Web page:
Mass grave from 1990s war found in Nagorno-Karabakh: Azerbaijan

Azerbaijan says its soldiers who were allegedly executed by Armenian troops in the 1990s are buried in the grave.

Azerbaijan said it has discovered what it claimed is a mass grave of its soldiers allegedly executed by Armenian separatist forces during the 1990s war over the disputed Nagorno-Karabakh region.

Baku and Yerevan fought two wars – in 2020 and in the 1990s – over the contested mountainous region, which is an Armenian-populated enclave of Azerbaijan.

“A mass grave of Azerbaijani servicemen tortured and executed during the first Karabakh war was discovered in the village of Edilli,” Hikmet Hajiyev, the foreign policy adviser to President Ilham Aliyev, said on Wednesday on Twitter.

He said 4,000 Azerbaijani soldiers and civilians remain missing from the war in the 1990s. “Armenia refuses to disclose the locations of mass graves,” he said.

Namig Efendiyev of the state commission for prisoners of war told the AFP news agency that “25 human remains have been discovered since February at the mass grave”.

The six-week war in 2020 killed more than 6,500 troops from both sides [Al Jazeera]

Baku made the announcement days after Armenia accused Azerbaijani troops of committing war crimes during deadly border clashes last month.

In September, at least 286 people were killed on both sides before a US-brokered truce ended the worst clashes since the neighbours’ 2020 war.

On Sunday, Armenia’s foreign ministry said, “Numerous videos regularly [published] by Azerbaijani users on social media demonstrate the war crimes,” including extrajudicial killings and torture of Armenian POWs and desecration of corpses.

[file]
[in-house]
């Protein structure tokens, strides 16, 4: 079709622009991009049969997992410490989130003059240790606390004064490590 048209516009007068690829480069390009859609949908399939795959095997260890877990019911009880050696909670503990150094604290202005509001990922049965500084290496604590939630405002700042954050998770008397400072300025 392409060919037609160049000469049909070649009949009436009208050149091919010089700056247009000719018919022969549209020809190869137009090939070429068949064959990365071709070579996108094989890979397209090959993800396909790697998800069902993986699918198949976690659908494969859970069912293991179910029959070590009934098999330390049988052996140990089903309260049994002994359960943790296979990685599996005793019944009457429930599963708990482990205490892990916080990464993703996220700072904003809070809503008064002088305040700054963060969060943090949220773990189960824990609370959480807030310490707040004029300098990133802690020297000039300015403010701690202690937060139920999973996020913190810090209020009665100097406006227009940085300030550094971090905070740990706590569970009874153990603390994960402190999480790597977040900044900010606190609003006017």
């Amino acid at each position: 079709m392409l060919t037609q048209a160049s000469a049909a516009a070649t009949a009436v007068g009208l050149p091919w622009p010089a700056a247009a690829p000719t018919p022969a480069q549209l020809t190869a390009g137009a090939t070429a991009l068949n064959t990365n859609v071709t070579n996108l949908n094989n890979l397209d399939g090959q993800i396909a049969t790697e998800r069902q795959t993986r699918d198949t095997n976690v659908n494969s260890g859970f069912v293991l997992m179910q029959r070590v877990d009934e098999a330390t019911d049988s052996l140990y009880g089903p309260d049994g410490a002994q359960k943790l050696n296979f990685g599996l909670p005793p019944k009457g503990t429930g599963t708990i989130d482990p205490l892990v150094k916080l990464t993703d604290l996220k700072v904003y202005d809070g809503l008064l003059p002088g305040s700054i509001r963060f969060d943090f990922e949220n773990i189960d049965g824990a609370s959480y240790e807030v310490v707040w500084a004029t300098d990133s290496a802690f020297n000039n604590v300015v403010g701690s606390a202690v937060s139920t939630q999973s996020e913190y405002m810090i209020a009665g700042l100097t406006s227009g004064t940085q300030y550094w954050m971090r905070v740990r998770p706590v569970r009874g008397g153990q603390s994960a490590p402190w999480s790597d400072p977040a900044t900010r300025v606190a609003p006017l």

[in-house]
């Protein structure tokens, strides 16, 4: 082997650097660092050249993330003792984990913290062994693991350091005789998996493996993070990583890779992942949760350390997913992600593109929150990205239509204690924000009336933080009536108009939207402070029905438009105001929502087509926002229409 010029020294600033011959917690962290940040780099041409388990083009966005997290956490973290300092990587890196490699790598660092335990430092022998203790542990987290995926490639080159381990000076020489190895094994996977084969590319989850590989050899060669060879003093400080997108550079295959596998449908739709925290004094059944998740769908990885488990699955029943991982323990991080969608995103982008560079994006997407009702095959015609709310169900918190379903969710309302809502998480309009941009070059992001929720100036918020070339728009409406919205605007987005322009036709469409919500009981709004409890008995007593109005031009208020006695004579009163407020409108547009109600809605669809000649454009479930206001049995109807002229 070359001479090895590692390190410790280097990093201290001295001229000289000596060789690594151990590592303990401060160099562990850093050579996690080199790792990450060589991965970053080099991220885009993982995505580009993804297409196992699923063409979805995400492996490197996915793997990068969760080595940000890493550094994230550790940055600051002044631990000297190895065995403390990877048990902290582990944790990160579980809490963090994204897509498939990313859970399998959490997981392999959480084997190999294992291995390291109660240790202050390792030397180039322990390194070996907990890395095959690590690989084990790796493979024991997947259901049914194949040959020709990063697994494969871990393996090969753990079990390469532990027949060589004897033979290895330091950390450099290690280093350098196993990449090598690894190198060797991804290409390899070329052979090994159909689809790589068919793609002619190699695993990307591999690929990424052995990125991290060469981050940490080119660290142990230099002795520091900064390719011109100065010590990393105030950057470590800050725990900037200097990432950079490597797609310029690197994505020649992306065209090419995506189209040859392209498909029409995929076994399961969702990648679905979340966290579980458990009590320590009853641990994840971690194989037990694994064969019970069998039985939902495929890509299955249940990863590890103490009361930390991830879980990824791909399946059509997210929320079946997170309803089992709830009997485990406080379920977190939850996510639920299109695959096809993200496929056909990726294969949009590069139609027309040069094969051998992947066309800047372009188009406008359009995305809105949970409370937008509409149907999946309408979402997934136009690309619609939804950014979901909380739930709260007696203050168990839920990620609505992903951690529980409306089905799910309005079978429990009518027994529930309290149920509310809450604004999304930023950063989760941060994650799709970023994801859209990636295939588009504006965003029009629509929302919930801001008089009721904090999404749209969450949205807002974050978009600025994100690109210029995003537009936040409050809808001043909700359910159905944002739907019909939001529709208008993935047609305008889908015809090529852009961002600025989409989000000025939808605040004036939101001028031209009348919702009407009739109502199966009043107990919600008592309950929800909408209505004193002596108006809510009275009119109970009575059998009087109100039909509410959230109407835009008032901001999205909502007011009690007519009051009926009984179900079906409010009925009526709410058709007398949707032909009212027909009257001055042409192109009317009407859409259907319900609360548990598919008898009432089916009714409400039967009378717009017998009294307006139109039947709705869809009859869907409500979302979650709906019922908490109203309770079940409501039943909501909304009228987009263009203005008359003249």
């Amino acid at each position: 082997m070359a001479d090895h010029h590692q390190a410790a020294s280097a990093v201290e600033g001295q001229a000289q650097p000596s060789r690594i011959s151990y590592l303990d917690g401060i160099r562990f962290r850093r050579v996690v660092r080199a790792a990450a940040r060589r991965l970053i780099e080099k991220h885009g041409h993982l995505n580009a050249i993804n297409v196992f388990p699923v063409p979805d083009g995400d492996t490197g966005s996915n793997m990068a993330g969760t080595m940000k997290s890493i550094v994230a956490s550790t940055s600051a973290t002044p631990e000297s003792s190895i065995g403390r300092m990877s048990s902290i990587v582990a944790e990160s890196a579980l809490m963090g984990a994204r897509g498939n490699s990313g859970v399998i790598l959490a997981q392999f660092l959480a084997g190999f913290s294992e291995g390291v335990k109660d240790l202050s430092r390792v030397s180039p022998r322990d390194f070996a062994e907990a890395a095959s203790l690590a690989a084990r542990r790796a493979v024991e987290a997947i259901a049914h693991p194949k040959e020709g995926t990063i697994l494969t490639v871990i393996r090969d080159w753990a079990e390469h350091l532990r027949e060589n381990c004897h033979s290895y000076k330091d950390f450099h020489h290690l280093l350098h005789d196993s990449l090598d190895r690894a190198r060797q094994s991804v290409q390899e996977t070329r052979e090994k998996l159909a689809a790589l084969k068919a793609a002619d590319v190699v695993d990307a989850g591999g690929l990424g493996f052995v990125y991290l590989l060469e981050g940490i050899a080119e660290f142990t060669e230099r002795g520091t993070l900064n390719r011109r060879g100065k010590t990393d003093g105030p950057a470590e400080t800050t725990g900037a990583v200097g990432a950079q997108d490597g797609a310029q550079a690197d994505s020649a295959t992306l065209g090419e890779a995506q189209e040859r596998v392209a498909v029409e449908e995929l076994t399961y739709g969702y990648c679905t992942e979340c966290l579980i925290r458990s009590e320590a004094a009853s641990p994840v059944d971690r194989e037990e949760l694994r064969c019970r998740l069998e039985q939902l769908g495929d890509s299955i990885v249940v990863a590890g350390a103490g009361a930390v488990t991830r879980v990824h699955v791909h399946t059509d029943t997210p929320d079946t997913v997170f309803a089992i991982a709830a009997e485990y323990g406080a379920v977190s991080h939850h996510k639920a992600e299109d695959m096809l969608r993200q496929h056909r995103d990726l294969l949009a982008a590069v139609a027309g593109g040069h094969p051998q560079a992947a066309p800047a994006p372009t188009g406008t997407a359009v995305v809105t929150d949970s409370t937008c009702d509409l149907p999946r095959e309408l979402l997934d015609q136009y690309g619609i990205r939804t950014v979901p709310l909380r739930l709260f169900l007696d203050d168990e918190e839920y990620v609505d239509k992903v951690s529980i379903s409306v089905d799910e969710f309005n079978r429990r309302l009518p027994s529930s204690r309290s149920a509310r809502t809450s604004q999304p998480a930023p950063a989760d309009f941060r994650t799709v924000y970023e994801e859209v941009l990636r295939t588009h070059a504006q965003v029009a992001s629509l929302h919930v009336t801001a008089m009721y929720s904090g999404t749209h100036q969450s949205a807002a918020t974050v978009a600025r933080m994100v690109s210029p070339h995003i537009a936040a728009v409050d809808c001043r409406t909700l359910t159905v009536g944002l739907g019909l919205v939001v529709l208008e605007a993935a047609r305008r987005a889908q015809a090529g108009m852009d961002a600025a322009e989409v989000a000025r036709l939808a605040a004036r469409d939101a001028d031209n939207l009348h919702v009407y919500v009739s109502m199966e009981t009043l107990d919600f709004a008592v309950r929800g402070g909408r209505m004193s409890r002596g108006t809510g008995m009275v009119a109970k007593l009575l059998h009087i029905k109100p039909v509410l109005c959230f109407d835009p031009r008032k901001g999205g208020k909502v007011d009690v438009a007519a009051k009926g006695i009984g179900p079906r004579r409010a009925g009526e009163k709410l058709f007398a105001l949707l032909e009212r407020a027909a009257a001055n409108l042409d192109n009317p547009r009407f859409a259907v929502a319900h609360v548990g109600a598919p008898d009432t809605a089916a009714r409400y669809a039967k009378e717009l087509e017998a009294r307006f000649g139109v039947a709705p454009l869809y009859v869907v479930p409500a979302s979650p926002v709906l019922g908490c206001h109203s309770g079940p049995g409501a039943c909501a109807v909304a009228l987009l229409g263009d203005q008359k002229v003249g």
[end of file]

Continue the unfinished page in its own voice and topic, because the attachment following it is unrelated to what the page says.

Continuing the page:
Azerbaijan said on the same day that its military prosecutor’s office had launched an investigation into alleged war crimes committed by Baku’s forces.

On Tuesday, Azerbaijan freed 17 Armenian prisoners of war after US mediation.

The war in 2020

The six-week war in 2020 killed more than 6,500 soldiers from both sides and ended with a Russian-brokered ceasefire.

Under the deal, Armenia ceded swathes of territory in Nagorno-Karabakh that it had controlled for decades, and Moscow deployed about 2,000 Russian peacekeepers to oversee the fragile truce.

With Moscow increasingly isolated on the world stage since its February invasion of Ukraine, the United States and the European Union have taken a leading role in mediating the Armenia-Azerbaijan normalisation process.

On Sunday, the foreign ministers of the two countries met in Geneva, where they began drafting the text of a future peace treaty.

When the Soviet Union collapsed in 1991, ethnic Armenian separatists in Nagorno-Karabakh broke away from Azerbaijan. The ensuing conflict killed about 30,000 people.

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